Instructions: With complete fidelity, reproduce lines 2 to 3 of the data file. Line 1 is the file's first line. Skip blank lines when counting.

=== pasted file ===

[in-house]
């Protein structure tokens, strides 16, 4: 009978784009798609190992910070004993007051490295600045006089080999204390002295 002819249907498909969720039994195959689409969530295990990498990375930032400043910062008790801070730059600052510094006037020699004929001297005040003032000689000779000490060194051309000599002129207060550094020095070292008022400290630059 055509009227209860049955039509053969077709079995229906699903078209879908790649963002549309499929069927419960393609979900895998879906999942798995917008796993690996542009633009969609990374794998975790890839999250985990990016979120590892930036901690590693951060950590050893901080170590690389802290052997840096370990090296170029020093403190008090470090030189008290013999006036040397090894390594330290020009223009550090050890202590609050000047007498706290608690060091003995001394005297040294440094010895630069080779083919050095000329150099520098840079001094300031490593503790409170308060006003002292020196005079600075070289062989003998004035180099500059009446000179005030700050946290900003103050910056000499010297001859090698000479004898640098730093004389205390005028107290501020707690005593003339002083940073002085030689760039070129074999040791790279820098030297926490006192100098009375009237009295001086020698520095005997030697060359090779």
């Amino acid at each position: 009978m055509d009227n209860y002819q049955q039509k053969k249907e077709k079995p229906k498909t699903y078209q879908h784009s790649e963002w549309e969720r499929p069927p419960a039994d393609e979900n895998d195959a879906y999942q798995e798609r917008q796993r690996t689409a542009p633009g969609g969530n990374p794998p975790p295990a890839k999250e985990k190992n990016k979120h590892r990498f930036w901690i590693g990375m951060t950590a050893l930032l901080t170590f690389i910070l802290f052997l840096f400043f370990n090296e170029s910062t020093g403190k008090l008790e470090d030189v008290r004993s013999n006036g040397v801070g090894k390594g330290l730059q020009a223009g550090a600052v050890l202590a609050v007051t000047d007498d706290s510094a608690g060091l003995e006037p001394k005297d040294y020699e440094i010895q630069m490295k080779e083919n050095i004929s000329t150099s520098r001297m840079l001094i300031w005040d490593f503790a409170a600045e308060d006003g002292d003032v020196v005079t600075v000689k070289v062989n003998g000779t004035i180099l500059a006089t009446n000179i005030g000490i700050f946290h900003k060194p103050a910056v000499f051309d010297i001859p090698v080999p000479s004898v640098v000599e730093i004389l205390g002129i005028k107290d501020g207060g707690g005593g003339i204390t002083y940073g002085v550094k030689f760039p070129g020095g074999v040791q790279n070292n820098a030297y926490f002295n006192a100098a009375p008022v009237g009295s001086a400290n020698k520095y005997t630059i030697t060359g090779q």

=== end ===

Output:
């Protein structure tokens, strides 16, 4: 009978784009798609190992910070004993007051490295600045006089080999204390002295 002819249907498909969720039994195959689409969530295990990498990375930032400043910062008790801070730059600052510094006037020699004929001297005040003032000689000779000490060194051309000599002129207060550094020095070292008022400290630059 055509009227209860049955039509053969077709079995229906699903078209879908790649963002549309499929069927419960393609979900895998879906999942798995917008796993690996542009633009969609990374794998975790890839999250985990990016979120590892930036901690590693951060950590050893901080170590690389802290052997840096370990090296170029020093403190008090470090030189008290013999006036040397090894390594330290020009223009550090050890202590609050000047007498706290608690060091003995001394005297040294440094010895630069080779083919050095000329150099520098840079001094300031490593503790409170308060006003002292020196005079600075070289062989003998004035180099500059009446000179005030700050946290900003103050910056000499010297001859090698000479004898640098730093004389205390005028107290501020707690005593003339002083940073002085030689760039070129074999040791790279820098030297926490006192100098009375009237009295001086020698520095005997030697060359090779």
């Amino acid at each position: 009978m055509d009227n209860y002819q049955q039509k053969k249907e077709k079995p229906k498909t699903y078209q879908h784009s790649e963002w549309e969720r499929p069927p419960a039994d393609e979900n895998d195959a879906y999942q798995e798609r917008q796993r690996t689409a542009p633009g969609g969530n990374p794998p975790p295990a890839k999250e985990k190992n990016k979120h590892r990498f930036w901690i590693g990375m951060t950590a050893l930032l901080t170590f690389i910070l802290f052997l840096f400043f370990n090296e170029s910062t020093g403190k008090l008790e470090d030189v008290r004993s013999n006036g040397v801070g090894k390594g330290l730059q020009a223009g550090a600052v050890l202590a609050v007051t000047d007498d706290s510094a608690g060091l003995e006037p001394k005297d040294y020699e440094i010895q630069m490295k080779e083919n050095i004929s000329t150099s520098r001297m840079l001094i300031w005040d490593f503790a409170a600045e308060d006003g002292d003032v020196v005079t600075v000689k070289v062989n003998g000779t004035i180099l500059a006089t009446n000179i005030g000490i700050f946290h900003k060194p103050a910056v000499f051309d010297i001859p090698v080999p000479s004898v640098v000599e730093i004389l205390g002129i005028k107290d501020g207060g707690g005593g003339i204390t002083y940073g002085v550094k030689f760039p070129g020095g074999v040791q790279n070292n820098a030297y926490f002295n006192a100098a009375p008022v009237g009295s001086a400290n020698k520095y005997t630059i030697t060359g090779q």